MAY 5, 2004
Our survey is in, and its picture of divided and dysfunctional efforts to achieve cooperation is fascinating, surprising -- and a little sad
When I built a Web survey to accompany the recent series on sales-and-marketing integration, my expectations were pretty modest (see BW Online, "When Sales Meets Marketing," Parts 1, 2, and 3). I was hoping to test out the survey system I had just developed while gaining some small but measurable feedback from sales and marketing professionals on how well they work together. I thought I would be lucky to get 100 responses.
More than 300 people responded to the survey, 200 of them adding often detailed remarks on the problems and prospects of successful collaboration between sales and marketing. As exciting as it was to see the responses roll in, I was quickly overwhelmed. I had promised to publish the results of the survey, but now I found the data demanded far more than a simple tally of responses. What it needed was something much more like a report.
One of the features we built into our system is a progressive filter that enables the creation of response profiles -- based, for example, on demographic or behavior questions. We spent days just digging through different slices and dices of the data, looking at any trend we could find that was associated with company size, industry, department, and job title. Then we went back through the data looking at trends based on certain attitudes measured by responses to specific questions.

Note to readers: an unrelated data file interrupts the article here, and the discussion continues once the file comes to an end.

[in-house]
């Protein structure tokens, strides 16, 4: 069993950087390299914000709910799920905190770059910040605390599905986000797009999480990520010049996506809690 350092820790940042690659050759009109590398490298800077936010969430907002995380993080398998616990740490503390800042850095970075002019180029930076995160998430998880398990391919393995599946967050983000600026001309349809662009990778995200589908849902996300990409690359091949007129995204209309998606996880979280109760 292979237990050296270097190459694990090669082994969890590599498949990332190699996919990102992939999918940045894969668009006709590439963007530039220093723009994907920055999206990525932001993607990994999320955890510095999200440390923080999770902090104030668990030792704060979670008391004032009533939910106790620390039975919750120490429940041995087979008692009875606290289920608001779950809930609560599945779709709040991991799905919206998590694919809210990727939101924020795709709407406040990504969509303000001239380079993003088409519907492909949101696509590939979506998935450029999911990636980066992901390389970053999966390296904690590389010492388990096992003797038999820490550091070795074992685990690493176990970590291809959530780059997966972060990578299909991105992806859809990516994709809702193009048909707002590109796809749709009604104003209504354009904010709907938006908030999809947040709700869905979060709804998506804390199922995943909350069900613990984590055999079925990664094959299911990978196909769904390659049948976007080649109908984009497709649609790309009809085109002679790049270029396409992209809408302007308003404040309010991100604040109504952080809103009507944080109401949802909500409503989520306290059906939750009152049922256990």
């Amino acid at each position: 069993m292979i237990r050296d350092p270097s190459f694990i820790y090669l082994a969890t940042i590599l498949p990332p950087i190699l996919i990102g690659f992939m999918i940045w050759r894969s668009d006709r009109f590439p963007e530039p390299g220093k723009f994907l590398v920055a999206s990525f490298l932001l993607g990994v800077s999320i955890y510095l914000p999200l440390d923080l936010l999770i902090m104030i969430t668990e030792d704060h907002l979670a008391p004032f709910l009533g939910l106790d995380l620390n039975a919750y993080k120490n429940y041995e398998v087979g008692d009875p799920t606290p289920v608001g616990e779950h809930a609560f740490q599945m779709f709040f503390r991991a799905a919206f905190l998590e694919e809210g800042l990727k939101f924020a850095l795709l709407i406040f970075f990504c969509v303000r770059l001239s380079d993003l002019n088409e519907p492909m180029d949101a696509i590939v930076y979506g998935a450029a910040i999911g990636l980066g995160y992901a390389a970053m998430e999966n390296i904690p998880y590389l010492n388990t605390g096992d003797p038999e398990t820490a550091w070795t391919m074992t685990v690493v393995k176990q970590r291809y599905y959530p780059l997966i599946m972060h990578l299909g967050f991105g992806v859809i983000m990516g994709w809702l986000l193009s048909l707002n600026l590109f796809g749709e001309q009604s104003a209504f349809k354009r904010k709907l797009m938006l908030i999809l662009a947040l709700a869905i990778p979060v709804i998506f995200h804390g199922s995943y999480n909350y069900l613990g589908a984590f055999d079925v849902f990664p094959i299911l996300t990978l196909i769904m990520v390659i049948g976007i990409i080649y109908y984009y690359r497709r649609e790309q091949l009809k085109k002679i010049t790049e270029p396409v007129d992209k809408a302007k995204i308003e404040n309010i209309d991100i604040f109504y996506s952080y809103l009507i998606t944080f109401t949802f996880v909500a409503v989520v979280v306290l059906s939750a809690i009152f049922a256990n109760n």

KEY ISSUES. The picture that emerged was surprising, even though it now seems obvious. It was as if we had spent weeks finding individual trees, and learning fascinating things about leaves and bark, only to step back, take another look, and exclaim, "Oh wow, this is a forest!" And what exactly was the nature of the forest we discovered? A stunning lack of consensus about the role and the value of marketing in most businesses.
Maybe that doesn't surprise you. Like I said, to me it seems obvious now. But it's not what we expected to see digging through data. In fact, it's the clarity of responses that highlights the corresponding lack of clarity about marketing in general. Here's how it all unfolded:
We asked a total of 24 questions on topics related to sales-and-marketing performance, sales-and-marketing integration, tools and barriers to effective integration, and opinions on the purpose and value of marketing to the respondents' organizations. The survey was not designed to target just marketers or just sales people, but most of those involved with sales and marketing efforts, whom we would sort out later in analysis.
CANDID, SOMETIMES CAUSTIC. Based on the interviews we had done before the survey, we were hoping to bring the classic gap between sales and marketing teams into clearer resolution. We expected to learn about attitudes toward collaboration, and we hoped to learn about perceptions of various tools and barriers to integration. We also provided space for respondents to tell us their own thoughts about sales and marketing issues.